Helmet manufacturers are under a lot of pressure to continually improve their protective headgear. In the motorcycle world, meeting the additional standards of SHARP or SNELL makes a helmet stand tall above those who only meet the minimum requirements of ECE 22.05 or DOT. But can more be done to protect our heads? That’s where a MIPS-enabled helmet might persuade you to part with your hard-earned.
What does MIPS stand for?
MIPS is the abbreviation of Multi-directional Impact Protection System. Developed by Hans von Holst, a Swedish neurosurgeon and Peter Halldin, a researcher at the Swedish Royal Institute of Technology; MIPS Brain Protection System (BPS) was designed to reduce trauma to the brain from rotational motion. After 20 years of research, over 20,000 tests and third-party validation, the first MIPS-equipped helmets were launched in 2007. Currently, there are over 70 helmet brands across numerous disciplines, including motorcycling which incorporate MIPS BPS.
Why is MIPS important?
Our brains are protected by a layer of fluid that keeps our brain safely floating away from our skulls. If enough force is created during an impact, our brains risk being a compression trauma if it gets squashed against our skulls. Mips have performed years of research and concluded when you fall and hit your head, it’s most common to fall at an angle, compared to a linear fall. In other words, you won’t always hit something head on, your head will change position in relation to the direction of your body.
Falling at an angle means your head can be twisted or rolled within your helmet. Standard motorcycle helmets are not designed to allow for this type of movement. As a result, your brain can come into contact with your skull and damage the tissue. The force of a crash, and how well your helmet can dampen the energy transfer, will decide on the level of injury.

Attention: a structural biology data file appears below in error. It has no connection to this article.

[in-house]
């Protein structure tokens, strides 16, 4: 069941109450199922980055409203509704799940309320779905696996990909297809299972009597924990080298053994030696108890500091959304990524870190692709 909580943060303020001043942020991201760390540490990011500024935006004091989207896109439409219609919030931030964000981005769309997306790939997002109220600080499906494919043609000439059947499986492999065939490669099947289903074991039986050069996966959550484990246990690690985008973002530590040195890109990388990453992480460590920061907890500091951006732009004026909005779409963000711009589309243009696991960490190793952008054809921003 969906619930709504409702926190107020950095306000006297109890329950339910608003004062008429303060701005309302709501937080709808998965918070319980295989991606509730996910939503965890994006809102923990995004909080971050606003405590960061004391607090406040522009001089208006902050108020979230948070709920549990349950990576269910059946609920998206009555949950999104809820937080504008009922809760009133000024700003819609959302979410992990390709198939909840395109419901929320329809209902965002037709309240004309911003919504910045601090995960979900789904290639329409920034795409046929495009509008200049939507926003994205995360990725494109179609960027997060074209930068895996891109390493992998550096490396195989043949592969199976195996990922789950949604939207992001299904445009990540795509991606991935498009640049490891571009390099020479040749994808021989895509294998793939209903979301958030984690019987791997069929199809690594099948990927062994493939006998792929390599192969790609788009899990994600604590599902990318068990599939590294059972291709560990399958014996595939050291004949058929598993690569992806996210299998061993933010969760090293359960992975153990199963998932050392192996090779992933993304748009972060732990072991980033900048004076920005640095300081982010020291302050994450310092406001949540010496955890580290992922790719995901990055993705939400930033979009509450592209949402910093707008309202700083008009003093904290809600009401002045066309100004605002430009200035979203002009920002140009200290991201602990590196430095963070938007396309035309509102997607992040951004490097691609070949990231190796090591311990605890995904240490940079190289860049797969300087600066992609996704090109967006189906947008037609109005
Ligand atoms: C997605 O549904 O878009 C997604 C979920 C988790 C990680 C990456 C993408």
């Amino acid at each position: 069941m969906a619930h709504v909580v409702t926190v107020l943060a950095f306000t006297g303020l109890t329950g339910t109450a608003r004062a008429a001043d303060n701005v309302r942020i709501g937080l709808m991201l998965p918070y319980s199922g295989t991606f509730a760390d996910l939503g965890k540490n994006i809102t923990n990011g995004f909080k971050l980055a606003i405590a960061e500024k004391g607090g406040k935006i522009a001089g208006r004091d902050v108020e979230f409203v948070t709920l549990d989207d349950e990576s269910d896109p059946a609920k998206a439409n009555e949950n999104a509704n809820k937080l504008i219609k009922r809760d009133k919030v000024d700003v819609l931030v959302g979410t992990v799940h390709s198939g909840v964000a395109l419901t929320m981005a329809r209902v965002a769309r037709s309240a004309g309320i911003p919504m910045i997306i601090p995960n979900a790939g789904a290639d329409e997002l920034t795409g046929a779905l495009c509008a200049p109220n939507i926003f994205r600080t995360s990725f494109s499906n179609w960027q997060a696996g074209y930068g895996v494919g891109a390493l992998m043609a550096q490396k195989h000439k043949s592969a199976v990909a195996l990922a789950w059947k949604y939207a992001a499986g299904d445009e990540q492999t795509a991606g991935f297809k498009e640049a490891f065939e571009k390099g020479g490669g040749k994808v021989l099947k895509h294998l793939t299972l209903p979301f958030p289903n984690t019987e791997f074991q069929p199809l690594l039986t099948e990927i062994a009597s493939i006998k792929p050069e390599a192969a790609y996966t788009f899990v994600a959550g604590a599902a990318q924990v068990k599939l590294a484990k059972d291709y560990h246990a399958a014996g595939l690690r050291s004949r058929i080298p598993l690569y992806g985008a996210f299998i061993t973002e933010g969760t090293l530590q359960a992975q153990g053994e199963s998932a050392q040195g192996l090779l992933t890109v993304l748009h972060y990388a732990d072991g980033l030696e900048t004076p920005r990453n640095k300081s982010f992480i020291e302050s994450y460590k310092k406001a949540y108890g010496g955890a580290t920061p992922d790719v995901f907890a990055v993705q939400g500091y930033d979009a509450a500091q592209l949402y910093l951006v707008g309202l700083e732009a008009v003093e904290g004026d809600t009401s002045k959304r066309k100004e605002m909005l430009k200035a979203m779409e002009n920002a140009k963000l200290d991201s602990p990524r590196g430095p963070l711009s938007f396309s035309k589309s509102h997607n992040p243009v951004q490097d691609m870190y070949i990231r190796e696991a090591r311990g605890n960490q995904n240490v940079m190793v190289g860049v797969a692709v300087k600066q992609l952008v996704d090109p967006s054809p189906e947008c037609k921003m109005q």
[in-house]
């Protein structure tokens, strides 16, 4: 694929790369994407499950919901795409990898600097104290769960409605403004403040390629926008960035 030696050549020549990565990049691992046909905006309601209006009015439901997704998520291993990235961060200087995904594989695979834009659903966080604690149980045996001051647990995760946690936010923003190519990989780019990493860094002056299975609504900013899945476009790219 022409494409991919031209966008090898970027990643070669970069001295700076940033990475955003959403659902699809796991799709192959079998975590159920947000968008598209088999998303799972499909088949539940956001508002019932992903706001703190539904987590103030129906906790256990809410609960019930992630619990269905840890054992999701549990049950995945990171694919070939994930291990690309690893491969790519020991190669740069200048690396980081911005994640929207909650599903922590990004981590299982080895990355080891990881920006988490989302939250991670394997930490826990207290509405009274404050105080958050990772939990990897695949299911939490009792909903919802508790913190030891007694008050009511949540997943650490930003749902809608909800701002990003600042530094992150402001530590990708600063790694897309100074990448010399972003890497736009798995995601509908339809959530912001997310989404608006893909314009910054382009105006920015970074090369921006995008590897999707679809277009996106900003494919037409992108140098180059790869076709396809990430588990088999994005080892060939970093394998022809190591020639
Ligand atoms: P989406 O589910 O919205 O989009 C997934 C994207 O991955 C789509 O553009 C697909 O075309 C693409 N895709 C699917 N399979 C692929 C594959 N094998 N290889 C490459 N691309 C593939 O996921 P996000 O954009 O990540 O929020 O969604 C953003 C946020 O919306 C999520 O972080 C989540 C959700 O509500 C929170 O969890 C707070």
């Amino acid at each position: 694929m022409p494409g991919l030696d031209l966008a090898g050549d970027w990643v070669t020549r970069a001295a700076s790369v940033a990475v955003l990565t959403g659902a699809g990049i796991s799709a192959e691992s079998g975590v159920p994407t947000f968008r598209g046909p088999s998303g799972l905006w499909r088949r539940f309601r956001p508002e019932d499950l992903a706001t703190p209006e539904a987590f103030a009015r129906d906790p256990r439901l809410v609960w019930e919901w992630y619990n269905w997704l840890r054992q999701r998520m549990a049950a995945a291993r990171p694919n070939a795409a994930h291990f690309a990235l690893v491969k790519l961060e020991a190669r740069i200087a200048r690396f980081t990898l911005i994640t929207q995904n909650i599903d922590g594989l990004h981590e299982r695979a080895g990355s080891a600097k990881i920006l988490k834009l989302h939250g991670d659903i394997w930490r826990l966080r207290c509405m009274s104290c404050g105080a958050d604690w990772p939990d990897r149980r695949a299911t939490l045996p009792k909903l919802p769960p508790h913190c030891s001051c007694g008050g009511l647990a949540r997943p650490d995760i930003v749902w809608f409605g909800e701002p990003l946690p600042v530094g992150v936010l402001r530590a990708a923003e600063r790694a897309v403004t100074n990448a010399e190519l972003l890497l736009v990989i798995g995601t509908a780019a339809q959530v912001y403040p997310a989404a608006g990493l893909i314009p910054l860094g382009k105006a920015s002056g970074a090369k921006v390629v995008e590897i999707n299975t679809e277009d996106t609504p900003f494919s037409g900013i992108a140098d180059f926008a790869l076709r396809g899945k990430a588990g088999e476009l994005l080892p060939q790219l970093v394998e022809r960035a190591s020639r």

How does MIPS work?
The thin, low friction layer which makes up the MIPS BPS, is added between the EPS layer and padded liner of the helmet. If an impact occurs at an angle, this additional layer allows your head to move inside the helmet by rotating 10 – 15mm in all directions. The rotational force is redirected, and the risk of damage to brain tissue is reduced. The movement of your head and the MIPS System occur within the first 5 – 10 milliseconds upon impact and could make the difference between a more severe or less severe head injury.
Why is MIPS a good idea for motorcycle helmets?
Unlike enclosed vehicles which have crumple zones and seat belts, motorcycles leave riders exposed to extreme hazards. The same way boots, gloves and jackets contain additional armour; motorcycle helmets are designed to reduce the forces transmitted upon an impact.
Although helmets are designed to reduce fatal or life-changing brain injuries, continuous research shows MIPS-equipped helmets could offer a higher level of protection. Therefore, why would we ignore this technological advancement?
Do SHARP test MIPS helmets?
SHARP test helmets which pass ECE 22.05 and provide a clear guide for consumers. Currently, SHARP have only tested one helmet with MIPS, the Bell Qualifier DLX Mips. It scored 3/5 stars and had average performance in 3 of the 5 impact locations during the 8.5m/s linear impact tests against a flat anvil.
MIPS is designed to protect against angled forces; SHARP only perform 2 oblique (angled) tests. SHARP recorded a “very good” rating for the top of the skull and back, which could be an indicator that MIPS did help improve the level of protection to these areas.
As more helmets are manufactured to include MIPS, it will be interesting to see how well they perform against SHARP’s approval ratings.
Are there any motorcycle helmets that have MIPS?
MIPS has expanded their reach and now have over 20 brands who incorporate their product including Bell, Kabuto and Alpinestars. A lot of helmets are off-road, or adventure designs like the Bell MX-9 Adventure Mips Torch but more street style helmets are being added including this Bell Qualifier DLX Mips full-face helmet.
Based on other sports categories which MIPS work with, some have over 40 brands who use MIPS Systems; they could dominate the market soon.
Helmets which include MIPS Systems tend to weigh around 20 – 40 grams more than models which don’t include it and will cost approximately £20 – £50 more. However, can you really put a price on safety?